There is never enough space for anything — especially when it comes to storage in older homes.
Other than the larger closet in the foyer of my main floor, there are only two other closets in my house. They’re smaller closets on the second floor, one in each of the bedrooms. No linen closet, no broom closet, nothing. In my main bathroom of the second floor, I had to introduce a narrow area of shelving for a set of floor-to-ceiling basket drawers, just to have a hiding place for extra toilet paper rolls on hand. Truly annoying, yes… but this wasn’t what bothered me most.
Everyone believes my house looks so huge. I suspect it’s because from a curbside vantage point, it does appear to take up a large two-storey footprint. What people fail to realize is that the triple-attached garage and foyer eat up most of the main floor, leaving only 625 square feet for the living room, dining room, kitchen, small bathroom, hallway and stairwell to the second floor. If you do the math, each of these areas are partitioned into very small individual spaces — it was necessary from the onset to make the best use of the space I had.
Despite its condensed size, the kitchen, surprisingly, is quite functional. There are cupboards high and low along the two adjacent walls, and plenty of counter space that continues along the peninsula island, home for my slim dishwasher and slide-in stove. The main issue was food storage. Without a pantry, the cupboards were littered with canned goods, bagged goods and anything else that didn’t belong in either the fridge or freezer. It was a nightmare; every cupboard shelf was crammed with stuff!
When you first enter the main part of the house from my foyer, a baker’s rack is visible to the immediate right; it sits in front of the window, on the way into the kitchen. That corner between the wall adjacent the foyer and the baker’s rack quickly became the clutter area, where everything that had nowhere else to go ended up. Brooms, mops…if you couldn’t find it elsewhere in the house, it was likely "in the corner by the baker’s rack."
While staring at the ever-growing heap of things in that corner one day, it suddenly dawned on me and inspiration took hold — create a pantry in the corner, and solve all the clutter issues at once. This was the genesis of the pantry project, born out of sheer necessity. The design was quite simple. Frame-in a slim closet-like area with shelving within, then close it in with a bi-fold door. With my list in hand, the materials were purchased, and the project was underway.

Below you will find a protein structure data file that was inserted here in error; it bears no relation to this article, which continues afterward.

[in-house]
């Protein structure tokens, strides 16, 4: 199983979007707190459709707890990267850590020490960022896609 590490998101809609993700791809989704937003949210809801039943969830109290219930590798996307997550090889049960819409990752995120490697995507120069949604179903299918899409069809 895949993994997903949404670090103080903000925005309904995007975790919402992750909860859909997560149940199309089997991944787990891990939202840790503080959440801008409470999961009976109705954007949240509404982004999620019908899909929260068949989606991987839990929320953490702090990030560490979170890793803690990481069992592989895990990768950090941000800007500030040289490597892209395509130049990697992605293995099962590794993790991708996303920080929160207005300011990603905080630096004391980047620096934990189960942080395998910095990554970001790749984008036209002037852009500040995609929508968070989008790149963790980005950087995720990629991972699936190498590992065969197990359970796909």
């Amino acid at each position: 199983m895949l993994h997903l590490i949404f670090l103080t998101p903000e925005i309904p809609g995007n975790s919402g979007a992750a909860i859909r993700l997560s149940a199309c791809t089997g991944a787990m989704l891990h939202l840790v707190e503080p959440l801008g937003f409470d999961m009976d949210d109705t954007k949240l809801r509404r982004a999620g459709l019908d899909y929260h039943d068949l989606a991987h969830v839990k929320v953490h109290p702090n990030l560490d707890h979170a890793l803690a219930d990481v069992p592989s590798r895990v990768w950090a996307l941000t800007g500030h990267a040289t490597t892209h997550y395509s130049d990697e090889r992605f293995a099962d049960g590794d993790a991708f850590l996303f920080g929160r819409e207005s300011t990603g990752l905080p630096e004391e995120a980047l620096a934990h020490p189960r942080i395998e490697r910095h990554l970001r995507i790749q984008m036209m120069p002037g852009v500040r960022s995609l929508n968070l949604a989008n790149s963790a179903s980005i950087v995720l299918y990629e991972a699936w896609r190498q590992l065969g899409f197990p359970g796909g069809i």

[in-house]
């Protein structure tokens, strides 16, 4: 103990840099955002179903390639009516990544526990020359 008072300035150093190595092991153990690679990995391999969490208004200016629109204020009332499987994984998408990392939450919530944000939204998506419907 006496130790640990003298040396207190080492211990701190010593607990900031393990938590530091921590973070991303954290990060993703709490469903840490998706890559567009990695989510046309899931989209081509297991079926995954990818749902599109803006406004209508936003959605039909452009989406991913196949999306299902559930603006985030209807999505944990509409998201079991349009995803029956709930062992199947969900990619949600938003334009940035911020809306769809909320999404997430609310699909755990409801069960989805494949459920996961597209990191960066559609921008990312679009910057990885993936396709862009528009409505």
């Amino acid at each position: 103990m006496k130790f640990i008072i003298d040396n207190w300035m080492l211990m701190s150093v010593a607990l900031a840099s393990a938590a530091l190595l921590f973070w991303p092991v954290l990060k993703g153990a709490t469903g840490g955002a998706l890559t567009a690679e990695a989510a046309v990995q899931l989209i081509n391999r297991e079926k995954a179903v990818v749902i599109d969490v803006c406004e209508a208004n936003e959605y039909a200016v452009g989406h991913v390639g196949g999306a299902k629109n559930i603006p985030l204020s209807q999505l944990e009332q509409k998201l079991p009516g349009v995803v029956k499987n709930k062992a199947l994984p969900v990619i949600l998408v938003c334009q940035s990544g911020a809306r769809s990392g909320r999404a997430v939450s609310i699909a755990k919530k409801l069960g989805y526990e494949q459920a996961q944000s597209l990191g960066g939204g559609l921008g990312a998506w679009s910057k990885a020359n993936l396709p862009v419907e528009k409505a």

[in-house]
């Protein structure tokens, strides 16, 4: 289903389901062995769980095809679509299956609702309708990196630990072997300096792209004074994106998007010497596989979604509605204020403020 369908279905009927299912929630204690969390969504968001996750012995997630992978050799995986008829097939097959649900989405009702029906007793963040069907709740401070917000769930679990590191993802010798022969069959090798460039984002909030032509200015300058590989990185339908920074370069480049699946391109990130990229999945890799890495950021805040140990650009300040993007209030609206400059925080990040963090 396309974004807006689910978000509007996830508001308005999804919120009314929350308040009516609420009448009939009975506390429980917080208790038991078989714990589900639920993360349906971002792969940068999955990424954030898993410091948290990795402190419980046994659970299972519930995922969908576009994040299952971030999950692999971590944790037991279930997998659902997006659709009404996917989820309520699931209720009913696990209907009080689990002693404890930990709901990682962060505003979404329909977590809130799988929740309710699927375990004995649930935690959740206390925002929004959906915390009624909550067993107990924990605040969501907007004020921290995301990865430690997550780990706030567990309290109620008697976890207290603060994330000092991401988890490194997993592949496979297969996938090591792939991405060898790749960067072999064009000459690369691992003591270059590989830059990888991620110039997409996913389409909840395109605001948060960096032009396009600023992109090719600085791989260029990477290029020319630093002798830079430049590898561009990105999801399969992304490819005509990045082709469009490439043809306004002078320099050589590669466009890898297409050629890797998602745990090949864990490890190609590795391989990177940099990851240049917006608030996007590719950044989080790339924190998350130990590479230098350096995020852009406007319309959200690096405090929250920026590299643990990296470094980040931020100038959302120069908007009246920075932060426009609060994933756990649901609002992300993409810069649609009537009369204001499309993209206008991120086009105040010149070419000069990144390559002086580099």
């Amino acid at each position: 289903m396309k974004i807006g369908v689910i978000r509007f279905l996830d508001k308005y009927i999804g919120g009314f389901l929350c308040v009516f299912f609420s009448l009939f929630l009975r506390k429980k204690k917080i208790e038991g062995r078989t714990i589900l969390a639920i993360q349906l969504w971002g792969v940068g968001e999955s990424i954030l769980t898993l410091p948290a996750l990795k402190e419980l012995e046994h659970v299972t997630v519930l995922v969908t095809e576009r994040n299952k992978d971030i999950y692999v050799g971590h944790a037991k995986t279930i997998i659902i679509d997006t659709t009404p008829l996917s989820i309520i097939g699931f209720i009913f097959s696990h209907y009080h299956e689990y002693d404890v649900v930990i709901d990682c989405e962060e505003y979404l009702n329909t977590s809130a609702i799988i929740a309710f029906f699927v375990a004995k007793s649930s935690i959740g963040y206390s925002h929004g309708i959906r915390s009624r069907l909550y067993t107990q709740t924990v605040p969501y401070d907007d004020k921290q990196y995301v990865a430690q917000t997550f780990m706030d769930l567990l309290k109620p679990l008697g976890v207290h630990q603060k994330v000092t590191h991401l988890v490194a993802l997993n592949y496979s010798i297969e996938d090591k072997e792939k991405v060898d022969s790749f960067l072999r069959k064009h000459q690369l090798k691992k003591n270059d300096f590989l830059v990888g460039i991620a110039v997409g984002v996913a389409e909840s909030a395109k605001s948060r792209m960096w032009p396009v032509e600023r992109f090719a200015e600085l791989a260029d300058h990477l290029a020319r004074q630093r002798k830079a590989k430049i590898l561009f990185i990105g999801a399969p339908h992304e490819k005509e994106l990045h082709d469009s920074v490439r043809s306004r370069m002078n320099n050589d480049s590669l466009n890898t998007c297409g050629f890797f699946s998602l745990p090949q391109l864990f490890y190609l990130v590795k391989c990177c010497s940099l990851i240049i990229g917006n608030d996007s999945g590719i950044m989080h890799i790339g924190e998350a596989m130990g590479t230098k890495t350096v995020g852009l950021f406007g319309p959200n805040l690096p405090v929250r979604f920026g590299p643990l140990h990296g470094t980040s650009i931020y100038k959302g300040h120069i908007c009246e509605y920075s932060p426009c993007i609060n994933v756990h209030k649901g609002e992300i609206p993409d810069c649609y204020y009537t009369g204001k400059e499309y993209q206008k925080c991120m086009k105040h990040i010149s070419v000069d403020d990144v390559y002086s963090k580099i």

The existing baseboards along the affected walls were removed and salvaged for recycled use. Oak casings and rosettes were stained to match the existing baseboards, for later use while finishing. The panelled pine bi-fold door also was stained to match the existing trim. While the stain was allowed to dry and cure, the frame for the pantry was established. Based on the measurements of the existing corner space, taking into account both the window and doorway positions along each respective wall, I determined that a four-foot-six-wide pantry, 19 inches deep, could be built in keeping with the aesthetics of the area.
To minimize inner waste of space, two-by-three studs were used to build the pantry walls; this includes a rough opening for the bi-fold door on the long face. Once the framing was properly secured to the adjacent walls, drywall was fastened to the frame and the taping and mudding stages could begin. Between mud coats, the adjustable shelving spines were affixed to the back wall of the pantry, and 16-inch brackets were placed at 12-inch intervals from floor to ceiling. White shelves roughly four-foot-three long and 16 inches deep were then set into position within the pantry space. Following the final mud coat and some light sanding, the exterior pantry walls were painted to match the existing walls. The bi-fold door was installed and the casings and rosettes were affixed along the perimeter of the pantry bi-fold door. Finally, the recycled baseboards were mitered to fit along the floor of the newly created pantry walls. And it looks like it’s always been there.
The introduction of a main-floor pantry a few feet from the kitchen has proven to be invaluable. It has transformed an otherwise cluttered area into a highly useful food storage space — everything now has its place. The cost to build it was almost negligible and the entire project was completed over the course of a weekend. I can’t even remember what I did with all my canned goods before I had a pantry… oh well, doesn’t really matter now because the pantry is only a few steps away and here to stay.